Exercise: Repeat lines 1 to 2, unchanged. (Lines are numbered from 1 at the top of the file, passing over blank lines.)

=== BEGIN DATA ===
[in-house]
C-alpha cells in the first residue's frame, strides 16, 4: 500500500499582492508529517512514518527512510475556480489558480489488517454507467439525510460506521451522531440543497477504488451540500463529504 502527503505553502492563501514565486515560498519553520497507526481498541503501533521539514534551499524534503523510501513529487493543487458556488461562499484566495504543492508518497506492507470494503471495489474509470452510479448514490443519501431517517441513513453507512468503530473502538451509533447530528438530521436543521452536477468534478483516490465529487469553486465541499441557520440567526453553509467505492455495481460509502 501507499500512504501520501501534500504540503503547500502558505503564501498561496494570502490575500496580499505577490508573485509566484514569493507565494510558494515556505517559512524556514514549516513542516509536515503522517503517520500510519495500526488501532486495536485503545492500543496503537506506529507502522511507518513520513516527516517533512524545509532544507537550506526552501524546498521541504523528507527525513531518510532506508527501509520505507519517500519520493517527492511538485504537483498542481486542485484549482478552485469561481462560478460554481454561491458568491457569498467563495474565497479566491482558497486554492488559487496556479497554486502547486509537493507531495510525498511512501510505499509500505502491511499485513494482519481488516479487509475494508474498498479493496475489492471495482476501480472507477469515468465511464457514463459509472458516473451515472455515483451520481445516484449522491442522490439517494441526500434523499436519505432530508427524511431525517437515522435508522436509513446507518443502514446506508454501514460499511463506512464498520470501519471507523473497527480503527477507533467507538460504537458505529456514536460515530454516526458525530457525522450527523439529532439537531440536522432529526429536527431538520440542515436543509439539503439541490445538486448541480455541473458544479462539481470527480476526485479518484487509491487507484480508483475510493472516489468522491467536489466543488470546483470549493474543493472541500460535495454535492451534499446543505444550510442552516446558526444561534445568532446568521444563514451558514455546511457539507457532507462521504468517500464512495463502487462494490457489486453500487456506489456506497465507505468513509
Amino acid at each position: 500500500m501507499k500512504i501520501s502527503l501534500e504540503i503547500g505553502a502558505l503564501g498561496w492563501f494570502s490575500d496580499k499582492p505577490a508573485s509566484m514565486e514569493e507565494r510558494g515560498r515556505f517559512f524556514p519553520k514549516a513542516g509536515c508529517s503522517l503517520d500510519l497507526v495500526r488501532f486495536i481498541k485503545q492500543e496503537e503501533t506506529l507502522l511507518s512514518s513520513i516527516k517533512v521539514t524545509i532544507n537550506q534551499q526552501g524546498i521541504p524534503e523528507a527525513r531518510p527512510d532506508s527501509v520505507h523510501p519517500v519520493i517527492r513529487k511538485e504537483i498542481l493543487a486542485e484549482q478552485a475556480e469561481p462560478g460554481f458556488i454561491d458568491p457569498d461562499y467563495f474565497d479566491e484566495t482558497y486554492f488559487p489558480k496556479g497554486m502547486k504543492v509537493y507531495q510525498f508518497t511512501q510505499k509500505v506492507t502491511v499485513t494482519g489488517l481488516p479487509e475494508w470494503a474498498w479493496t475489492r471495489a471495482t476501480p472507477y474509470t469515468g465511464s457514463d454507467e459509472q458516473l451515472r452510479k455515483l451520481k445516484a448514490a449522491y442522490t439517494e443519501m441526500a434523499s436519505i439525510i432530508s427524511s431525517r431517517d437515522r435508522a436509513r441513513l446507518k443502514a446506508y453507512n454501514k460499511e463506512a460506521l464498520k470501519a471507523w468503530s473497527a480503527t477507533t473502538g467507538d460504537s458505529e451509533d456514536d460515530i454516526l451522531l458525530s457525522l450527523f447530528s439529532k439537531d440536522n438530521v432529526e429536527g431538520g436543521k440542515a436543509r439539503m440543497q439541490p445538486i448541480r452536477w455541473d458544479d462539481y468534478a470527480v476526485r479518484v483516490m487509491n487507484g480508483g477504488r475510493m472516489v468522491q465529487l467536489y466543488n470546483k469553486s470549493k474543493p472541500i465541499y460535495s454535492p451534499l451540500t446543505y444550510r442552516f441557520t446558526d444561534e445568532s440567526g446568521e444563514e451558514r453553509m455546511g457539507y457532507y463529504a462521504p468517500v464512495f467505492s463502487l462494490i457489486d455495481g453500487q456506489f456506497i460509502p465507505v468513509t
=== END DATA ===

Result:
[in-house]
C-alpha cells in the first residue's frame, strides 16, 4: 500500500499582492508529517512514518527512510475556480489558480489488517454507467439525510460506521451522531440543497477504488451540500463529504 502527503505553502492563501514565486515560498519553520497507526481498541503501533521539514534551499524534503523510501513529487493543487458556488461562499484566495504543492508518497506492507470494503471495489474509470452510479448514490443519501431517517441513513453507512468503530473502538451509533447530528438530521436543521452536477468534478483516490465529487469553486465541499441557520440567526453553509467505492455495481460509502 501507499500512504501520501501534500504540503503547500502558505503564501498561496494570502490575500496580499505577490508573485509566484514569493507565494510558494515556505517559512524556514514549516513542516509536515503522517503517520500510519495500526488501532486495536485503545492500543496503537506506529507502522511507518513520513516527516517533512524545509532544507537550506526552501524546498521541504523528507527525513531518510532506508527501509520505507519517500519520493517527492511538485504537483498542481486542485484549482478552485469561481462560478460554481454561491458568491457569498467563495474565497479566491482558497486554492488559487496556479497554486502547486509537493507531495510525498511512501510505499509500505502491511499485513494482519481488516479487509475494508474498498479493496475489492471495482476501480472507477469515468465511464457514463459509472458516473451515472455515483451520481445516484449522491442522490439517494441526500434523499436519505432530508427524511431525517437515522435508522436509513446507518443502514446506508454501514460499511463506512464498520470501519471507523473497527480503527477507533467507538460504537458505529456514536460515530454516526458525530457525522450527523439529532439537531440536522432529526429536527431538520440542515436543509439539503439541490445538486448541480455541473458544479462539481470527480476526485479518484487509491487507484480508483475510493472516489468522491467536489466543488470546483470549493474543493472541500460535495454535492451534499446543505444550510442552516446558526444561534445568532446568521444563514451558514455546511457539507457532507462521504468517500464512495463502487462494490457489486453500487456506489456506497465507505468513509